Tata Consultancy Services on Monday beat quarterly profit forecasts, snapping a six-quarter streak of earnings miss. But, investors were more concerned about the $940 million (over Rs 6,000 crore) penalty that a US jury imposed on TCS for allegedly “stealing” trade secrets from Epic Systems, a US healthcare software company. TCS has denied any wrongdoing and said the verdict is “unexpected” and “unsupported by evidence presented”. The $940 million penalty is around one fourth of TCS’ 2015-16 annual net profit.
Here are five must-know points about the case:
1) Epic System’s charges against TCS: According to Kotak Institutional Equities, “TCS was selected by Kaiser Permanente (one of America’s leading health care providers) to test Epic Systems’ electronic health records product in its IT environment. TCS was given userweb portal access to documentation so far as it pertained to testing of the product. A few TCS employees made unauthorized user-web portal access and downloaded (6,477) documents of Epic Systems. Epic Systems alleged that TCS’ unauthorized access of user-web portal could have been used to develop its own product Med Mantra.”
2) Judge, Jury Differ on Penalty: The jury ruled that TCS and its subsidiary Tata America International Corp. must pay $240 million to Epic Systems for “ripping off” its software. Tatas have also been asked to pay another $700 million in punitive damages. But, the judge differed from the jury as far as quantum of damages ($940 million) is concerned. The judge is likely to reduce the damages award, when the judgment is announced in 6-8 weeks.
3) TCS to appeal against the verdict: TCS can file an appeal within 30 days after the judgment is filed, but analysts say the case will likely be long-drawn because Epic Systems has deep pockets. TCS will have to provide bank guarantee (for the penalty) even if it goes for an appeal. TCS is unlikely to make a provision for the penalty and will treat it as a contingent liability in its books of accounts, according to analysts.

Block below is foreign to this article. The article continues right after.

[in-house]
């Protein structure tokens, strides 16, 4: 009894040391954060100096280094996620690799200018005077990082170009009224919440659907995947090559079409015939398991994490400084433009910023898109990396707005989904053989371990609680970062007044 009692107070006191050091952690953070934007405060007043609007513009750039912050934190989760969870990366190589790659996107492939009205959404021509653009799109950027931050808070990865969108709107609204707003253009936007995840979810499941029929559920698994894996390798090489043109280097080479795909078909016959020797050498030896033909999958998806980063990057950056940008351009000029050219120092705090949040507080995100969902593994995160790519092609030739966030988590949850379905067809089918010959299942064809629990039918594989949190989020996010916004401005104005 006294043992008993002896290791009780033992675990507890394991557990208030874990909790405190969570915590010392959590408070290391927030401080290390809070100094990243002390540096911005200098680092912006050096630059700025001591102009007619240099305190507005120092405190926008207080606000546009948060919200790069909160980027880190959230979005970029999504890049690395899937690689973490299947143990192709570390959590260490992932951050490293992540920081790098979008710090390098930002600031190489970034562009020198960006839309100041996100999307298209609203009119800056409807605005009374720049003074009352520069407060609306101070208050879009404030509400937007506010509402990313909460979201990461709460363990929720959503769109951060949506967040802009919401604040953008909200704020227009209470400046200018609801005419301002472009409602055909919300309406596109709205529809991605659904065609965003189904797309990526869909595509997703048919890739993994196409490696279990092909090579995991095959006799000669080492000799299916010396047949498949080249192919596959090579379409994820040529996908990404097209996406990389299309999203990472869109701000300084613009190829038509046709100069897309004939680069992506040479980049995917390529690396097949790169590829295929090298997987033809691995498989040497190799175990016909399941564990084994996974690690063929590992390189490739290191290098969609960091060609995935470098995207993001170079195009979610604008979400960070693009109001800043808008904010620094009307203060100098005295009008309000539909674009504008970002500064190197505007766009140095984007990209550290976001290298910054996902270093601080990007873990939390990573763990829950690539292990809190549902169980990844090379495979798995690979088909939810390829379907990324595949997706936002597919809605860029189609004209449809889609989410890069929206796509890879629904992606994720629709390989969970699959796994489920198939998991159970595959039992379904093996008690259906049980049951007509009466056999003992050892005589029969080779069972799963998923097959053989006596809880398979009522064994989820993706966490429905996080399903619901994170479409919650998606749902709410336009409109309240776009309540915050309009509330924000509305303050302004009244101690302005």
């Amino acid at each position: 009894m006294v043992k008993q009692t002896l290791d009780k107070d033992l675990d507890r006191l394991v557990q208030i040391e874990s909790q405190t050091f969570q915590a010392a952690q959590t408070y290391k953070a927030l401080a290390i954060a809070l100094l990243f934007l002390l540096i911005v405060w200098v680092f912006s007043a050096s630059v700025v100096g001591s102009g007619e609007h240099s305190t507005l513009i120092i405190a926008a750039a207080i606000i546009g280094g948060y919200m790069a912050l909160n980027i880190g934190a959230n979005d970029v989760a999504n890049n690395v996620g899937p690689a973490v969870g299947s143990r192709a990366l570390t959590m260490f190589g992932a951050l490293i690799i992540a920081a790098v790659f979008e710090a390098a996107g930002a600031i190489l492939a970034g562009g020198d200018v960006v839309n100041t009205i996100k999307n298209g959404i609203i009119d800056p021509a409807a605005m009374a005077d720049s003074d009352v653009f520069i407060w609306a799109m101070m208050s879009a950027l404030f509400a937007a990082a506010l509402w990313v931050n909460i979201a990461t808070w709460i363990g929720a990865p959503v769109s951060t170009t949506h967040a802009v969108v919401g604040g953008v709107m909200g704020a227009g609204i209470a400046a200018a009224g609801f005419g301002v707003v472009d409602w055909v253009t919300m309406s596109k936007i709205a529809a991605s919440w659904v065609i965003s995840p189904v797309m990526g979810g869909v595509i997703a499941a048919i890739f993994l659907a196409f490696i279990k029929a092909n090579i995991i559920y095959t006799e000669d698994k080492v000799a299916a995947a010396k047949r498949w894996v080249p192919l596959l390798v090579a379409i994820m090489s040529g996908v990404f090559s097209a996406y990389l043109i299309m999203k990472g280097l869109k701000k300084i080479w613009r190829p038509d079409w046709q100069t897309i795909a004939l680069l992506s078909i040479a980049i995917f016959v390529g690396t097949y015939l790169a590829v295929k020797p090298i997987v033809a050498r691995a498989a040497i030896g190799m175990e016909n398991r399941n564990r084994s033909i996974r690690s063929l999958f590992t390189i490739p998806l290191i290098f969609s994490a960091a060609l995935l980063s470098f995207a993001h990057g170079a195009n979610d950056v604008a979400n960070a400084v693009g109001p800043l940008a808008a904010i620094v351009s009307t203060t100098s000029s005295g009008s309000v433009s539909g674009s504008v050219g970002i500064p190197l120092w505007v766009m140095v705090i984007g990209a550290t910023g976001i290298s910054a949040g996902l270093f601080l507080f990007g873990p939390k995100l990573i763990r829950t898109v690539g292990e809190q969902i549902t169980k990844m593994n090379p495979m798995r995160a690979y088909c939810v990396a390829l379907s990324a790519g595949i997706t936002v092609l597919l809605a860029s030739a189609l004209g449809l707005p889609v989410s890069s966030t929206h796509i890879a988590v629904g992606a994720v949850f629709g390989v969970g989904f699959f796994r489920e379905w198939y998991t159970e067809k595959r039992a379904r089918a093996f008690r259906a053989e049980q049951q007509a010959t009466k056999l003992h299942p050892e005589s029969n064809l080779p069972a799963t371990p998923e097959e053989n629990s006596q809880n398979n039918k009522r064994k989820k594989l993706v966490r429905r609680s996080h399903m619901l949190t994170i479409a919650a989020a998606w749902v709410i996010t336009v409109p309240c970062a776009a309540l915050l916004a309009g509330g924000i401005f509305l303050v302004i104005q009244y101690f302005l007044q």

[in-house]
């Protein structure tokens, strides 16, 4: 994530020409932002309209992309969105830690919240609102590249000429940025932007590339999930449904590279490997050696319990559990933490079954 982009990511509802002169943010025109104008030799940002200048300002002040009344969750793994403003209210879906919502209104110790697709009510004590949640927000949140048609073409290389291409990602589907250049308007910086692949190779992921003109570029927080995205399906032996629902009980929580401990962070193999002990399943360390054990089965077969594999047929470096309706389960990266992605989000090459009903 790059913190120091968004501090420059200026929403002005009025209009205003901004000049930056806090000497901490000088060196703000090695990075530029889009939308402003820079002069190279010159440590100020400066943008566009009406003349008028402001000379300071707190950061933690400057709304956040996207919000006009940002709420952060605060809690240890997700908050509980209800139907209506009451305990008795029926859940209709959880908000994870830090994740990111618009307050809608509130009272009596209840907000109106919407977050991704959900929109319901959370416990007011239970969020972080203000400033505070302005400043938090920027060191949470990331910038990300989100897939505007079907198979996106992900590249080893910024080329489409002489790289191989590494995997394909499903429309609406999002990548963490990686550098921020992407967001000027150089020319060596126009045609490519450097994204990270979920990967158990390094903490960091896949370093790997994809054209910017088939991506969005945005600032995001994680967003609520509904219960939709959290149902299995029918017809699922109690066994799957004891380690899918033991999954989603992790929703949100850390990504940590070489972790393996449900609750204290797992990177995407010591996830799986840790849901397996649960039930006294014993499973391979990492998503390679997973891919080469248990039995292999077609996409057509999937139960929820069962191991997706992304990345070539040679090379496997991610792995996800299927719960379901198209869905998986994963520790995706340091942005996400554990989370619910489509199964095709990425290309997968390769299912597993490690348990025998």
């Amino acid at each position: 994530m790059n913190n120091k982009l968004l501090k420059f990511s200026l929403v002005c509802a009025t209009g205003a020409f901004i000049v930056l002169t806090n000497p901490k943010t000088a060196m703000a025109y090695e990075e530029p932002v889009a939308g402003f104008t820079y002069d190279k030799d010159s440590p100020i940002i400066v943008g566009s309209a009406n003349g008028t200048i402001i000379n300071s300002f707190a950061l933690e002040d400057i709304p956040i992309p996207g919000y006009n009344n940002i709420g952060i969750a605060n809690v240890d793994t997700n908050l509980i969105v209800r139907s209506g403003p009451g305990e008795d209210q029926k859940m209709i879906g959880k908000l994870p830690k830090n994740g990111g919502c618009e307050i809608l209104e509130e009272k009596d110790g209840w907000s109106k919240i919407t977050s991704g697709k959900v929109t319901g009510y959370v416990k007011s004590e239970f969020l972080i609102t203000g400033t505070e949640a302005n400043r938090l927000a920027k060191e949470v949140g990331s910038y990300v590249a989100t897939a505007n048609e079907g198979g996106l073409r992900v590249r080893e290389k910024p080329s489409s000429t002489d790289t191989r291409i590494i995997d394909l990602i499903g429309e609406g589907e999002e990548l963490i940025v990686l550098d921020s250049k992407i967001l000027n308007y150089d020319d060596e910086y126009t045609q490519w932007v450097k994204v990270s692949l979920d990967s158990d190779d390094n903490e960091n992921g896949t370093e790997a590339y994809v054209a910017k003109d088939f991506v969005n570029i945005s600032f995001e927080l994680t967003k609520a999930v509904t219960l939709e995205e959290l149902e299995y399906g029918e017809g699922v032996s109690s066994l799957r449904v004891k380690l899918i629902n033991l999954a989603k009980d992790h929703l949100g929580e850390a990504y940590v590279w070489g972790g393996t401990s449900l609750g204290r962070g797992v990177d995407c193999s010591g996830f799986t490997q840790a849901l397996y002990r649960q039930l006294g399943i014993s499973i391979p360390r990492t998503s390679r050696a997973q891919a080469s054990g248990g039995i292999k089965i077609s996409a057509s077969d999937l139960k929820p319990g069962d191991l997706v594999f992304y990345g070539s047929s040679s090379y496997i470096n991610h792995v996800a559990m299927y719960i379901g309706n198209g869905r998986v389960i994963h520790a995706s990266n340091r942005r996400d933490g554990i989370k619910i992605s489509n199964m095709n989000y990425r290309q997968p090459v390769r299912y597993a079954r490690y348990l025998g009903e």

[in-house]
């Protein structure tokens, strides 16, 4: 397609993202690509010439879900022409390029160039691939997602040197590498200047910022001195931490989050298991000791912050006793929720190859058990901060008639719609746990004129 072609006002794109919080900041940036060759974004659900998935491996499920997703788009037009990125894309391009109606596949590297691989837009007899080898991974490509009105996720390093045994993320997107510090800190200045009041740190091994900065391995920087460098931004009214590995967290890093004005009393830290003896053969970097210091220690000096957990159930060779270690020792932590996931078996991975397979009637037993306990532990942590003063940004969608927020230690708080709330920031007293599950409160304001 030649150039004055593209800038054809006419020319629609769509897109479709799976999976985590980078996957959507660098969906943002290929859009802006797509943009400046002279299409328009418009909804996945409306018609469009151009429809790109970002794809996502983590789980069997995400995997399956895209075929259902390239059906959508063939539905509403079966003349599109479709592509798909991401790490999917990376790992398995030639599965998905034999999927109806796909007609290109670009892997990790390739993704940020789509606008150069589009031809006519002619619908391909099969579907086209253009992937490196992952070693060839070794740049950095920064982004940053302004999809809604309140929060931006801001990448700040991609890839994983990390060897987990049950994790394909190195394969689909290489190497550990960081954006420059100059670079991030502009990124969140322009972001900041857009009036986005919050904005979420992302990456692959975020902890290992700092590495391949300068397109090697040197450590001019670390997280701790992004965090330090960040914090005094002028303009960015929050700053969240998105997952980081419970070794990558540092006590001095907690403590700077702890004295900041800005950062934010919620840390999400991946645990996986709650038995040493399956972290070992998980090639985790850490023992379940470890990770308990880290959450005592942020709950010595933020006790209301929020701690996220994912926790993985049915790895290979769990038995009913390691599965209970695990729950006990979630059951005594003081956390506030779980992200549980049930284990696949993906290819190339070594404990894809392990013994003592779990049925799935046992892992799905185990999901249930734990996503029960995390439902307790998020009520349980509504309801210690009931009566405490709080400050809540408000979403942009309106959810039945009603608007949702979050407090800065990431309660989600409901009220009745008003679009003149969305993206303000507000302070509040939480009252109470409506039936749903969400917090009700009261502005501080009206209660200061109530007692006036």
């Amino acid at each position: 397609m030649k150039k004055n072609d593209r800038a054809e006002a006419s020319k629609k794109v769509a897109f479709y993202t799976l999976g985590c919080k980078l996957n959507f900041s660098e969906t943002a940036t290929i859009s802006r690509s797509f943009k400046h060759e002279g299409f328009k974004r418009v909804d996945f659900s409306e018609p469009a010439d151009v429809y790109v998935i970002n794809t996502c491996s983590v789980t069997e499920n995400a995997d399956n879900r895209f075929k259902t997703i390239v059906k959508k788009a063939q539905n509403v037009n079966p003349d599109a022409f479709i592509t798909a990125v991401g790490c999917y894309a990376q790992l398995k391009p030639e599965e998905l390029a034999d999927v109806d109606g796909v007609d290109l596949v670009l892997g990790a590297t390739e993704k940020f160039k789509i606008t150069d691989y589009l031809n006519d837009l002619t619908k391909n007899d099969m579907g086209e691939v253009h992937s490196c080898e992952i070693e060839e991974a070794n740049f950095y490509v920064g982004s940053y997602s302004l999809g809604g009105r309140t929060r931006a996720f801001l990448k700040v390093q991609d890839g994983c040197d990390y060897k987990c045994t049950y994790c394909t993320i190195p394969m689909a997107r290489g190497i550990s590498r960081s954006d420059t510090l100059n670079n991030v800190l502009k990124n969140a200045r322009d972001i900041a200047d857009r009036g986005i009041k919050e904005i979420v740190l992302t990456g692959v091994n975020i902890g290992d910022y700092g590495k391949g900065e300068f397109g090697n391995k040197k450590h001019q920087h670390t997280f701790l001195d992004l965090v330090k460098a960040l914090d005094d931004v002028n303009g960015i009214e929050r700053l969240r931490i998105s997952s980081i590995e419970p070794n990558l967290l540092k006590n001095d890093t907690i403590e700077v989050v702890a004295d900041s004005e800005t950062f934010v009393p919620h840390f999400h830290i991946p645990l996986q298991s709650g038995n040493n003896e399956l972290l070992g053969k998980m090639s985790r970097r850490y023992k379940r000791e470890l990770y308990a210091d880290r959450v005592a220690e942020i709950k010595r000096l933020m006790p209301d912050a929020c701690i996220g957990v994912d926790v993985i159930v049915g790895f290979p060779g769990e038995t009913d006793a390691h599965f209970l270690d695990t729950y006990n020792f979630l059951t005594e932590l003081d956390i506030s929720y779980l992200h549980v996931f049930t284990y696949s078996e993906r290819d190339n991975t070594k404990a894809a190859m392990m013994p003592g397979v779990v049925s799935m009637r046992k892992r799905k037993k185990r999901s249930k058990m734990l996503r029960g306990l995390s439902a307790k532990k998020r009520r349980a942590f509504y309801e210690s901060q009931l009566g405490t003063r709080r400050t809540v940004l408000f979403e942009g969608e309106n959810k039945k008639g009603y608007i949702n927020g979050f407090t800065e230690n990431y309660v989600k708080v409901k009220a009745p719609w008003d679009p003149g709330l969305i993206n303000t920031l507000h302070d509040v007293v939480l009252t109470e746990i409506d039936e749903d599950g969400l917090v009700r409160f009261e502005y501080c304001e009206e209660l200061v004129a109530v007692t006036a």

4) Reputation loss for TCS: According to Kotak Institutional Equities’ Kawaljeet Saluja, TCS’ competitors will surely highlight the case before TCS customers. Ambit Capital analyst Sagar Rastogi said, “Irrespective of the final decision, this event would hurt TCS’s reputation and take away valuable management bandwidth.”
5) Takeaway for investors: For now, analysts don’t seem to be too worried about the huge penalty imposed on TCS. Kotak retained its “add” rating on TCS, saying the company has the bandwidth to deal with such cases. Ambit Capital also maintained its “buy” rating on TCS, citing reasonable valuations and attractive digital business.
TCS shares fell over 3 per cent on Monday morning, but the stock recovered to close down 0.3 per cent at Rs 2,519.75. TCS however underperformed the broader IT sub-index on the National Stock Exchange, which gained over 2 per cent.